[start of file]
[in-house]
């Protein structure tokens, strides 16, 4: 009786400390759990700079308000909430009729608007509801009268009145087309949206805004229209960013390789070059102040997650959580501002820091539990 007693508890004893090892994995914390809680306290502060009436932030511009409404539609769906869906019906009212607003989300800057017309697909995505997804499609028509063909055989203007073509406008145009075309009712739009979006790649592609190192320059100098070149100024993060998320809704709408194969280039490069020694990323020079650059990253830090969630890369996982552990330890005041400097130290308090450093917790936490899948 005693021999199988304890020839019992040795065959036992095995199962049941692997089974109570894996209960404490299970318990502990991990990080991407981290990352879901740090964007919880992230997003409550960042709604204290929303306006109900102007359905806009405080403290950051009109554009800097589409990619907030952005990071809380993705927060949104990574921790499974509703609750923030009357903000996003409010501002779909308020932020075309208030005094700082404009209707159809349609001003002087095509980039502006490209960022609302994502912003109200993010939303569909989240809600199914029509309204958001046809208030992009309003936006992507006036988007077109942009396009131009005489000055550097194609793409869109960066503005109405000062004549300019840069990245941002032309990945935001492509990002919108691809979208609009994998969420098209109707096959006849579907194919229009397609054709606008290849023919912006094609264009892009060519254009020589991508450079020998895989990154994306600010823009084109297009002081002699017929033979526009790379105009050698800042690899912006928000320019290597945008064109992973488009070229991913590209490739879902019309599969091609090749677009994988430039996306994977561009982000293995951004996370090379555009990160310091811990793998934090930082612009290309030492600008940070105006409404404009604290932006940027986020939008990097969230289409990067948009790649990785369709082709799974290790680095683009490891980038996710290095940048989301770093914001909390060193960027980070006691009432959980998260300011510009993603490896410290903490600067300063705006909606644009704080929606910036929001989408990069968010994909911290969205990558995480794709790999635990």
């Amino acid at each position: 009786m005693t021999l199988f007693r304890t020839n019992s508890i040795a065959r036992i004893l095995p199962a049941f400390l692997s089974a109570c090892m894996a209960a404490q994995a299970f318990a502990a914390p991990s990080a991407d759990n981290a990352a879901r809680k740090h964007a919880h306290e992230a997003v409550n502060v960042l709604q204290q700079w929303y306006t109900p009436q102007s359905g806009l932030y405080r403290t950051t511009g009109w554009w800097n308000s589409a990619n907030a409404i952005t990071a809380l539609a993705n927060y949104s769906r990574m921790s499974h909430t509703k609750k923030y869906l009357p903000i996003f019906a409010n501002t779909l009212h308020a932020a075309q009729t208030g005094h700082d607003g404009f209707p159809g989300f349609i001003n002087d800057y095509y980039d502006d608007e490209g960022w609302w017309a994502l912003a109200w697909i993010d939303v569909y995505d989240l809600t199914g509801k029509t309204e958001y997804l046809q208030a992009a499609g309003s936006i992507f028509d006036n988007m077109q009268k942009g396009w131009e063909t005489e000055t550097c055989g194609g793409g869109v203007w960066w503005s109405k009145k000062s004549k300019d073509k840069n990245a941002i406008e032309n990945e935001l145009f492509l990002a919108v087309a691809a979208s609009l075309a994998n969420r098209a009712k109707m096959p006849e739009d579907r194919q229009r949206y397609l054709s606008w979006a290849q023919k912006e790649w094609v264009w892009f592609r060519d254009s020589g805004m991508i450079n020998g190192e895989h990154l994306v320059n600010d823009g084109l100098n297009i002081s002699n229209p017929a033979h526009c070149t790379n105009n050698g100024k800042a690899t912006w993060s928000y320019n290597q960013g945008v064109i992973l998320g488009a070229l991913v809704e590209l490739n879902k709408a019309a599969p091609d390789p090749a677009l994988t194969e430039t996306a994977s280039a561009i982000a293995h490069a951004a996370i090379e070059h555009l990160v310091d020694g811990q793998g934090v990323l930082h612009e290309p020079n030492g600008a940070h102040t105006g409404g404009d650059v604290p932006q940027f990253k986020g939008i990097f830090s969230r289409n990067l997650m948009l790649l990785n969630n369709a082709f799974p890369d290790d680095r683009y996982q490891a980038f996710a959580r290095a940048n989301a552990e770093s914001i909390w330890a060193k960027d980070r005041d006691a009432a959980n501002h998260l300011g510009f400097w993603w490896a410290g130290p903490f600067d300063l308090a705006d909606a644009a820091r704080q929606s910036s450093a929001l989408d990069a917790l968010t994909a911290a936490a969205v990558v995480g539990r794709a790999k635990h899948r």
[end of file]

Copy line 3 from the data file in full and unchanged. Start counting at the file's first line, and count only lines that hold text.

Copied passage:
């Amino acid at each position: 009786m005693t021999l199988f007693r304890t020839n019992s508890i040795a065959r036992i004893l095995p199962a049941f400390l692997s089974a109570c090892m894996a209960a404490q994995a299970f318990a502990a914390p991990s990080a991407d759990n981290a990352a879901r809680k740090h964007a919880h306290e992230a997003v409550n502060v960042l709604q204290q700079w929303y306006t109900p009436q102007s359905g806009l932030y405080r403290t950051t511009g009109w554009w800097n308000s589409a990619n907030a409404i952005t990071a809380l539609a993705n927060y949104s769906r990574m921790s499974h909430t509703k609750k923030y869906l009357p903000i996003f019906a409010n501002t779909l009212h308020a932020a075309q009729t208030g005094h700082d607003g404009f209707p159809g989300f349609i001003n002087d800057y095509y980039d502006d608007e490209g960022w609302w017309a994502l912003a109200w697909i993010d939303v569909y995505d989240l809600t199914g509801k029509t309204e958001y997804l046809q208030a992009a499609g309003s936006i992507f028509d006036n988007m077109q009268k942009g396009w131009e063909t005489e000055t550097c055989g194609g793409g869109v203007w960066w503005s109405k009145k000062s004549k300019d073509k840069n990245a941002i406008e032309n990945e935001l145009f492509l990002a919108v087309a691809a979208s609009l075309a994998n969420r098209a009712k109707m096959p006849e739009d579907r194919q229009r949206y397609l054709s606008w979006a290849q023919k912006e790649w094609v264009w892009f592609r060519d254009s020589g805004m991508i450079n020998g190192e895989h990154l994306v320059n600010d823009g084109l100098n297009i002081s002699n229209p017929a033979h526009c070149t790379n105009n050698g100024k800042a690899t912006w993060s928000y320019n290597q960013g945008v064109i992973l998320g488009a070229l991913v809704e590209l490739n879902k709408a019309a599969p091609d390789p090749a677009l994988t194969e430039t996306a994977s280039a561009i982000a293995h490069a951004a996370i090379e070059h555009l990160v310091d020694g811990q793998g934090v990323l930082h612009e290309p020079n030492g600008a940070h102040t105006g409404g404009d650059v604290p932006q940027f990253k986020g939008i990097f830090s969230r289409n990067l997650m948009l790649l990785n969630n369709a082709f799974p890369d290790d680095r683009y996982q490891a980038f996710a959580r290095a940048n989301a552990e770093s914001i909390w330890a060193k960027d980070r005041d006691a009432a959980n501002h998260l300011g510009f400097w993603w490896a410290g130290p903490f600067d300063l308090a705006d909606a644009a820091r704080q929606s910036s450093a929001l989408d990069a917790l968010t994909a911290a936490a969205v990558v995480g539990r794709a790999k635990h899948r």